Front Page Titles (by Subject) CHAP. XXIX.: Of the civil Laws proper for mixing some Portion of Liberty in a despotic Government. - Complete Works, vol. 1 The Spirit of Laws
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CHAP. XXIX.: Of the civil Laws proper for mixing some Portion of Liberty in a despotic Government. - Charles Louis de Secondat, Baron de Montesquieu, Complete Works, vol. 1 The Spirit of Laws 
The Complete Works of M. de Montesquieu (London: T. Evans, 1777), 4 vols. Vol. 1.
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Of the civil Laws proper for mixing some Portion of Liberty in a despotic Government.
THOUGH despotic governments are of their own nature every where the same, yet, from circumstances, from a religious opinion, from prejudice, from received examples, from a particular turn of mind, from manners or morals, it is possible they may admit of a considerable difference.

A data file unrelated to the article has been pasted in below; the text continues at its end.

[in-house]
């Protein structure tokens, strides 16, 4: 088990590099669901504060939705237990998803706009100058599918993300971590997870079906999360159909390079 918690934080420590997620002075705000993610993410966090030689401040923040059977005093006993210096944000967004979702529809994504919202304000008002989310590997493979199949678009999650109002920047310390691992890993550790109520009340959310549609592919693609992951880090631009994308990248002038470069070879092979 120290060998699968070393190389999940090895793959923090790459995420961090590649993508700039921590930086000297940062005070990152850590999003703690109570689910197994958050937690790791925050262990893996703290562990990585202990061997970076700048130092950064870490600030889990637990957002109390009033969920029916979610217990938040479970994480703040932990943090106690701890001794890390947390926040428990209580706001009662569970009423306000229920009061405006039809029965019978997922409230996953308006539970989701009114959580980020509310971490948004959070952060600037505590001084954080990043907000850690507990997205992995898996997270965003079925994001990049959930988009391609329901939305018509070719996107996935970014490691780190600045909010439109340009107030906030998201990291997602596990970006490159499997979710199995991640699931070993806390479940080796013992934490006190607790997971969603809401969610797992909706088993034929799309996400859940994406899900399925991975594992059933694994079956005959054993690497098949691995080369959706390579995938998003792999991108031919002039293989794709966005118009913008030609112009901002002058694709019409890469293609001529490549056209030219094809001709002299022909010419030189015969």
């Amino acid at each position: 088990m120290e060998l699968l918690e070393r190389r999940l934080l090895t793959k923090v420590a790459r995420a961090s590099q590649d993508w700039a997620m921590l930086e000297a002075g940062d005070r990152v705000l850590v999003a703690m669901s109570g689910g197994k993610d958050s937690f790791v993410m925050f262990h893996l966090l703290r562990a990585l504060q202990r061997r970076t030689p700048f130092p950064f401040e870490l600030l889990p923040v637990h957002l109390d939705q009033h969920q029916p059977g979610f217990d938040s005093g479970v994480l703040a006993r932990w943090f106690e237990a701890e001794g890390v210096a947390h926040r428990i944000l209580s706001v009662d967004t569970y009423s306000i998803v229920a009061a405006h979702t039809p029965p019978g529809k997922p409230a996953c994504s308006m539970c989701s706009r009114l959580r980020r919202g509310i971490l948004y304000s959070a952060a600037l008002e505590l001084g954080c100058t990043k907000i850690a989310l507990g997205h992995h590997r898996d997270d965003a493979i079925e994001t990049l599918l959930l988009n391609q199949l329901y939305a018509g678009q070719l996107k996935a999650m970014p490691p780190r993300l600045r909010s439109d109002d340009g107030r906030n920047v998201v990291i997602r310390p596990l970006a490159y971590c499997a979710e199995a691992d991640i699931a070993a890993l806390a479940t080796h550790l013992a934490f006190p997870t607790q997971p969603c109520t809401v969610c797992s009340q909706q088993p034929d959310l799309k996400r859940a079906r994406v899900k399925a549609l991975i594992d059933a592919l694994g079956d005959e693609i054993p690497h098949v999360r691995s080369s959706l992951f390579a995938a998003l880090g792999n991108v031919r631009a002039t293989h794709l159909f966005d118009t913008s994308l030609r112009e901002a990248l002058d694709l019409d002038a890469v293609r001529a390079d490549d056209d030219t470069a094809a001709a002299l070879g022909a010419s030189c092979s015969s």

It is useful that some particular notions should be established in those governments: thus, in China, the prince is considered as the father of his people; and, at the commencement of the empire of the Arabs, the prince was their preacher* .
It is proper there should be some sacred book to serve for a rule; as the Koran among the Arabs, the books of Zoroaster among the Persians, the Vedam among the Indians, and the Classic Books among the Chinese. The religious code supplies the civil, and fixes the extent of arbitrary sway.
It is not at all amiss that, in dubious cases, the judges should consult the ministers of religion† : thus, in Turkey, the Cadis consult the Mollachs. But, if it is a capital crime, it may be proper for the particular judge, if such there be, to take the governor’s advice, to the end that the civil and ecclesiastic power may be tempered also by the political authority.
[* ]The caliphs.
[† ]History of the Tartars, 3d part, p. 277, in the remarks.